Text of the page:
I attended a wedding yesterday. The couple getting married are Britons, but because they're both born of Nigerian parents, of course the event was a Nigerian affair. I heard that many of the guests at the wedding had travelled all the way from Nigeria for the occasion and the gaudily dressed lady seated next to me at the reception, even volunteered that the British Airways Boeing 747 on which she had arrived in London from Lagos the day before, was absolutely packed with the guests now present at this wedding; and that it was exactly the same on the Virgin Atlantic flight a few hours earlier.
I'd heard of this sort of thing. Indeed last year, my very own sister together with her husband journeyed half way across the world from Nigeria to Barbados, stopping over for a few days in Baltimore, Md in the USA, just to attend a wedding in Bridgetown, Barbados. That wedding was of the son of one of their friends. The son was getting married to a lovely Barbadian lady (so I was told). Anyway, the relevance of that bit of information is that my sister who lives in Nigeria normally, but who incidentally was also present at this wedding in London yesterday, joined in my conversation with this lady sitting beside me at the wedding reception. Sis's contribution was that at that wedding in Barbados too, planeloads of Nigerian guests had arrived in Bridgetown via London.
Living frugally in London as you do, I'd almost forgotten the extremes of flamboyance to which my countrymen are liable. My jaw literally dropped when the couple started their First Dance. It is customary at these and other celebratory social occasions for guests to express their goodwill by doling out loads of cash on the celebrant(s) when the celebrants are out on the dance floor. This giving of cash is known as "spraying" and cash gifts are also given for dancing prowess. But it is the manner in which these gifts are given that is interesting. Its not uncommon for the giver while dancing beside the celebrant, to pick out the money, note by note placing the money one note at a time on the forehead of the recipient of the cash. The longer the giver is able to continue with the spraying, the more respected he is.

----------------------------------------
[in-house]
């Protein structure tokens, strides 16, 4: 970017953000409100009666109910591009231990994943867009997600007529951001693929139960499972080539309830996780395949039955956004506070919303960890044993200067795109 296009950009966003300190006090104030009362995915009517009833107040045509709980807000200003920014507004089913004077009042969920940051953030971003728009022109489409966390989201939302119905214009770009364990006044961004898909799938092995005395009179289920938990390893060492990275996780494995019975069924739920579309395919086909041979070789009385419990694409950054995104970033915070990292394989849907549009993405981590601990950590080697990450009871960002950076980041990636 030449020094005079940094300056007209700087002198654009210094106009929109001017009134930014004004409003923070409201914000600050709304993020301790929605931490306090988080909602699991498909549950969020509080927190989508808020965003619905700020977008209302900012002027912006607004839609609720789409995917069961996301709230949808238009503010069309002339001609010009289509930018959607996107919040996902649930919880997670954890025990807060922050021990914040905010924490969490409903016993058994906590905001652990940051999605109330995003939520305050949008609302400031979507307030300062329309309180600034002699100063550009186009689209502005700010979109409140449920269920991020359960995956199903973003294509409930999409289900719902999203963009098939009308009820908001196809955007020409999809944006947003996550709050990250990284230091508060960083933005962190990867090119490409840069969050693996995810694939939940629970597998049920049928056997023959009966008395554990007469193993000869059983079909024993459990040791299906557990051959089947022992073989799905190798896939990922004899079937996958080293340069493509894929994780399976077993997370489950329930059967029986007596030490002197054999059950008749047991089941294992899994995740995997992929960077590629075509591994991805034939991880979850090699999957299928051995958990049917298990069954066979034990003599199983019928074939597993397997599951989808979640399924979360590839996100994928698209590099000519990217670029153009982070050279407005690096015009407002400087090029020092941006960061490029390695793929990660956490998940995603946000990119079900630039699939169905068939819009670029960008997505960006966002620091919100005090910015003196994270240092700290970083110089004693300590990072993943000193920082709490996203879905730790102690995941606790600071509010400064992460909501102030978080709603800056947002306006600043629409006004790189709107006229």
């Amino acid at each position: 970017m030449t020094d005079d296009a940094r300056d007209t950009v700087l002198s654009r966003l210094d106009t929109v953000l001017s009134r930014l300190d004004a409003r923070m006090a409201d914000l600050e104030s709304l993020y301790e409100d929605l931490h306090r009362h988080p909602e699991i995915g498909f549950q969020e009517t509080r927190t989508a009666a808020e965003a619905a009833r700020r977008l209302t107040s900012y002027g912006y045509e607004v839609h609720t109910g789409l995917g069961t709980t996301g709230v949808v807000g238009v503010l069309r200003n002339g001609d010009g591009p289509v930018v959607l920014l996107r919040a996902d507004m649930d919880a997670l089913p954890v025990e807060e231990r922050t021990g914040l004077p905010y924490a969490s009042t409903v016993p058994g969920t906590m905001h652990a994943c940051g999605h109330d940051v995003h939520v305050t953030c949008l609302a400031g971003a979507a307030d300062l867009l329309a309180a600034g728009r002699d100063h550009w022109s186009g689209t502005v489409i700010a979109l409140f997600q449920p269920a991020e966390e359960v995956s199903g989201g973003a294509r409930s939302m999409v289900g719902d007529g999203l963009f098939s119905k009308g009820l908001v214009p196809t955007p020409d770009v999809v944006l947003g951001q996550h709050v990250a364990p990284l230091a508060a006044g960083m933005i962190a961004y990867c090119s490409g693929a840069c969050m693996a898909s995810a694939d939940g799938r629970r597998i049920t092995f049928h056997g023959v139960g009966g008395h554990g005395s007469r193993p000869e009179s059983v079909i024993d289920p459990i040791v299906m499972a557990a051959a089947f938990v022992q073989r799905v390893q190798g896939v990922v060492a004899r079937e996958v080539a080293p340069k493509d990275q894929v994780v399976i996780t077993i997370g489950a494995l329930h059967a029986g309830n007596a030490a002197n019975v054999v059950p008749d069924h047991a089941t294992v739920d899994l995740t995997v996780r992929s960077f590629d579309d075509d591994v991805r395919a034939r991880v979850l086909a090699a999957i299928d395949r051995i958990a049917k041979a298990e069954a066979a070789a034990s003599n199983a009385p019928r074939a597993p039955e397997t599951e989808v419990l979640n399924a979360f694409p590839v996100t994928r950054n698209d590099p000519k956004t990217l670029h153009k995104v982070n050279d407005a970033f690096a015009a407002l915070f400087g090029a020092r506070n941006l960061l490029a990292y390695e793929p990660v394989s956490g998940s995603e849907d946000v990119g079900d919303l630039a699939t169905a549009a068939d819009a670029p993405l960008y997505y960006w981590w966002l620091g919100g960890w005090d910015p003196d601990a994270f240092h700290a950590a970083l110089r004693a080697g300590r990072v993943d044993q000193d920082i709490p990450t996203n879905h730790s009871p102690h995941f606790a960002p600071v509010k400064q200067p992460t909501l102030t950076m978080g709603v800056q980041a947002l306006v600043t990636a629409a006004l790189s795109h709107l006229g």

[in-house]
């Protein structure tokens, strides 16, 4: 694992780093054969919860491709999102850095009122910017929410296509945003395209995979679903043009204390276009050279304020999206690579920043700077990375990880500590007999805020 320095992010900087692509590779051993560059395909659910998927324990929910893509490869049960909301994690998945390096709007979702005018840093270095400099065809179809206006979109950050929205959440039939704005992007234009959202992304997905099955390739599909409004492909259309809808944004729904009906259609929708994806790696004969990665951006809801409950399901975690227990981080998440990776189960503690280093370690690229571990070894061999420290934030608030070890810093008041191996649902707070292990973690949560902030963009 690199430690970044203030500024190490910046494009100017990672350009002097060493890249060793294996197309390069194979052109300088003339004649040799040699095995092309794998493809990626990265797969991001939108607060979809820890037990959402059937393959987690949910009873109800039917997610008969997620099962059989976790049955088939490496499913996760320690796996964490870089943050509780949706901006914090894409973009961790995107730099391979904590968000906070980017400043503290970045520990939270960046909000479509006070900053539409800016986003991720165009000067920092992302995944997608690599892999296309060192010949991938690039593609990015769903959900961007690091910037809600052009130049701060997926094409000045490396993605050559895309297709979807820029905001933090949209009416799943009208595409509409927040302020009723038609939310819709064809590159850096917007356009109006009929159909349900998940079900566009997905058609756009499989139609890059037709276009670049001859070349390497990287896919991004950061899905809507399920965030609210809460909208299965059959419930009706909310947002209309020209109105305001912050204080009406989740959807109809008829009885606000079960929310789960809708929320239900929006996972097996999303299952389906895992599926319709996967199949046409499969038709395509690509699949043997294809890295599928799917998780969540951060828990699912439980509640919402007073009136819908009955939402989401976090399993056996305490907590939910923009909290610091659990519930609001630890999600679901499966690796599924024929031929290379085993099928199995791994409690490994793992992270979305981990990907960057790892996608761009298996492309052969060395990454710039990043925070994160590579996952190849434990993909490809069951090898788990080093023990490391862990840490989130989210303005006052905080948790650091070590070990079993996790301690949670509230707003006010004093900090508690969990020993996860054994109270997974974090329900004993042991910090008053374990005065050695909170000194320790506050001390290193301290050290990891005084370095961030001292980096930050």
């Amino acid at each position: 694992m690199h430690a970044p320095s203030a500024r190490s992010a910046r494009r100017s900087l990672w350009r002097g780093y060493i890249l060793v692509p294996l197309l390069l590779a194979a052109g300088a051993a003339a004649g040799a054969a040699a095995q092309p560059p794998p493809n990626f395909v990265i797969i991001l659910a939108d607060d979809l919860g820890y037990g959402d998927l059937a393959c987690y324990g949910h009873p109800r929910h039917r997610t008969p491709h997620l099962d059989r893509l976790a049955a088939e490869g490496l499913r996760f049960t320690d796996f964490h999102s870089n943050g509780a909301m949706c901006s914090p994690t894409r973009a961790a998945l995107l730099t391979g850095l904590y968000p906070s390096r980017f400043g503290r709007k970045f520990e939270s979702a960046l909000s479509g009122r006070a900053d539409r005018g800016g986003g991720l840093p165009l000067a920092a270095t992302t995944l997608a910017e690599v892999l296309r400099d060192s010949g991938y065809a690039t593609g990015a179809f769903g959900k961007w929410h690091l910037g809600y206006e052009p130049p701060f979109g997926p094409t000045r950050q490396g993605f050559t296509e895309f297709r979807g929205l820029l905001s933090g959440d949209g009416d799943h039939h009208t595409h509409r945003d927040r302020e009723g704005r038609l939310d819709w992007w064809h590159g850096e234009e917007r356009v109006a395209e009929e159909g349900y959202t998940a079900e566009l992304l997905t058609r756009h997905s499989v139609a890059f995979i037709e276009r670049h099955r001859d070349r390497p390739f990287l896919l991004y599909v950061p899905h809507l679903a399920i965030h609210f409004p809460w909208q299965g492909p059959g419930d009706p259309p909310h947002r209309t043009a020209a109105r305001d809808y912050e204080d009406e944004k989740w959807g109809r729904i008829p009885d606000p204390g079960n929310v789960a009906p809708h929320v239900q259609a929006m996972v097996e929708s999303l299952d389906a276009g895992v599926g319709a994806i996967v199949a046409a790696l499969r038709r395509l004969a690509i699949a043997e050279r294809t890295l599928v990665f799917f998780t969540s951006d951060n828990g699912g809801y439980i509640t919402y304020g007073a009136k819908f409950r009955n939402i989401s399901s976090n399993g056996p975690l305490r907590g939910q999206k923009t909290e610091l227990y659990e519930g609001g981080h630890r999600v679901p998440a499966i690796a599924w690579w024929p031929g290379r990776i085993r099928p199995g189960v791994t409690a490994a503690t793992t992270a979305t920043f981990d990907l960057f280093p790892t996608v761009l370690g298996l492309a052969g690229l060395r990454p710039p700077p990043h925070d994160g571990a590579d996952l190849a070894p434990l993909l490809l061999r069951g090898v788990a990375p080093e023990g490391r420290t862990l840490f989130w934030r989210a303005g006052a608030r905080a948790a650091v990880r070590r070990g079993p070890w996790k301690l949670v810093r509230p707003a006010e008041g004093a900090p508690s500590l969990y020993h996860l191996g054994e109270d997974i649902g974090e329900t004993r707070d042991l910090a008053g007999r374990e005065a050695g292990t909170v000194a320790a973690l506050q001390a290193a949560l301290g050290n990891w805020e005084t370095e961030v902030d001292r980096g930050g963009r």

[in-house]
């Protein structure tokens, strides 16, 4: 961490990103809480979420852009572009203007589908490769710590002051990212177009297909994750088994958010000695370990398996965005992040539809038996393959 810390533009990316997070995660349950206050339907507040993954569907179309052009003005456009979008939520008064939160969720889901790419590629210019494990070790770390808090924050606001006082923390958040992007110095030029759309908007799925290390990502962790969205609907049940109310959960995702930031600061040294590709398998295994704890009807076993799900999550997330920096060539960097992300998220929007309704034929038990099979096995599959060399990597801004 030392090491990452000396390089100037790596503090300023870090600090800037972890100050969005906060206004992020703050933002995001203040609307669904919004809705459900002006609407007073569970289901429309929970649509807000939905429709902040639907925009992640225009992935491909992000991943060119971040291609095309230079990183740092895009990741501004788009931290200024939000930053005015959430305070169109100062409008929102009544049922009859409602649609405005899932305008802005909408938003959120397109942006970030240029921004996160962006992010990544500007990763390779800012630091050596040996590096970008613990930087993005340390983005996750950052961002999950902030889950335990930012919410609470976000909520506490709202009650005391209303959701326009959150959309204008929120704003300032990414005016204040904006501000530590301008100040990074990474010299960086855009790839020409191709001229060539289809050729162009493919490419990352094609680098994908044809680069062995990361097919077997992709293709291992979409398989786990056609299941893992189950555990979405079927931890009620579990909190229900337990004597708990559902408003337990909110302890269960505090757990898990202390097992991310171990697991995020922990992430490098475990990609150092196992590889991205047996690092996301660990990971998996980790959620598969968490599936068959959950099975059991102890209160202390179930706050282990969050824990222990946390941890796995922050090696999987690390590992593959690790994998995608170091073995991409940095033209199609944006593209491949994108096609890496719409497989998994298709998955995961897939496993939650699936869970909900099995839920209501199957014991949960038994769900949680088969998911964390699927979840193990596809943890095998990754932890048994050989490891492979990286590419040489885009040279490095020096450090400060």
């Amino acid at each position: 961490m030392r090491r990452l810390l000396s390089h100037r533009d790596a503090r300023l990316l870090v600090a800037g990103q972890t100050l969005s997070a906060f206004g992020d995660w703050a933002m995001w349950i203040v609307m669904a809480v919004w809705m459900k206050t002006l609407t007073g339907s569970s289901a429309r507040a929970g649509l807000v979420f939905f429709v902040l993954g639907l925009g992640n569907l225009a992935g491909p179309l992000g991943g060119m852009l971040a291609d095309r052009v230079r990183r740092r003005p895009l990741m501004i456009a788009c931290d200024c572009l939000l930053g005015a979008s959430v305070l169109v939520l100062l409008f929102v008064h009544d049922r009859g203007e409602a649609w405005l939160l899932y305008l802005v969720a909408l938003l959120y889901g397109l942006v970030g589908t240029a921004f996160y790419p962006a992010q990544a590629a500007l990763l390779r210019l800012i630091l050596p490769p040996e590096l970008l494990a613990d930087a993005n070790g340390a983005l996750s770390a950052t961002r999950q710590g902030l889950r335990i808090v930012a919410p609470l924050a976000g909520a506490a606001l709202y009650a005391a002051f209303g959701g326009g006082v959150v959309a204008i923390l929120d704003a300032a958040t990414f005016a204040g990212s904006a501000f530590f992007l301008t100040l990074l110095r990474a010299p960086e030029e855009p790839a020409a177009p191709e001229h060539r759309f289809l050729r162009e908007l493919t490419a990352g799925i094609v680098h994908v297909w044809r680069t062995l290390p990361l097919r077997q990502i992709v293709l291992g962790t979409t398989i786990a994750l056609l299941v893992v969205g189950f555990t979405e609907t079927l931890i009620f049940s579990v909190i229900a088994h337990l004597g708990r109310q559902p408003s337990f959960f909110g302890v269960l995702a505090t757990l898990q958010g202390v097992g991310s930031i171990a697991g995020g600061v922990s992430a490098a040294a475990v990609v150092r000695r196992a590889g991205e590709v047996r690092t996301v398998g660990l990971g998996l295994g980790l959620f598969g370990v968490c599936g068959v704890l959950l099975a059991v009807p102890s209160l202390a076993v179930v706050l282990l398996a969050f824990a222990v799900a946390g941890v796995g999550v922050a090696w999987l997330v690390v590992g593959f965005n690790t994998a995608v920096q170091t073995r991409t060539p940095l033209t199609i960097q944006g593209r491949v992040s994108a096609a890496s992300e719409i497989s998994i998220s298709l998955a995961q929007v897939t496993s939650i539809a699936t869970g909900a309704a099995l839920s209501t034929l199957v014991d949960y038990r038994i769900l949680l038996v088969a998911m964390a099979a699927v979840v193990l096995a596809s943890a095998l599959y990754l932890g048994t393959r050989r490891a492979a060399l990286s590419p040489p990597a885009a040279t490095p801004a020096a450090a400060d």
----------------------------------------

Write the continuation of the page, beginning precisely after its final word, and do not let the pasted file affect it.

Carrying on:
So I was not particularly surprised when the guest of honour at this wedding reception, who by the way also happened to be at that wedding in Barbados last year, rose from his seat at the high table and danced his way across the floor towards the dancing newly-married couple. But it was to my utter astonishment that this distinguished older gentleman after carefully arranging his agbada on his shoulders, pulled out a thick wad of $100 notes, ($100 bills as the Americans would say). Then slowly, and making sure that those sitting at tables close-by saw that these were $100 notes, he started placing the notes one by one on the bride's forehead. Ten, eleven, twelve, thirteen, where's my camera, I must capture this...and it was at this point that I lost count. But I wasn't going to lose the chance to take a picture...I wanted to post some of the photos here but I decided against it, as it may not be entirely in good taste if I did..
When he was done with the bride, he turned on the bride groom. Nine, ten, eleven... While being sprayed it is necessary to have an assistant close by, who picks up the cash note by note as it slips to the floor. To stop dancing in order to handle the money that has has been sprayed on you is just not done. Woe betide you therefore if you're sprayed on a crowded dance floor and you lack the help of an assistant.. So of course the best man and the chief bridesmaid were put to work, with polythene bags in hand, picking up the money from the floor, note after note..I've been thinking of the thousands of US dollars that was sprayed last evening...and I'm still in shock!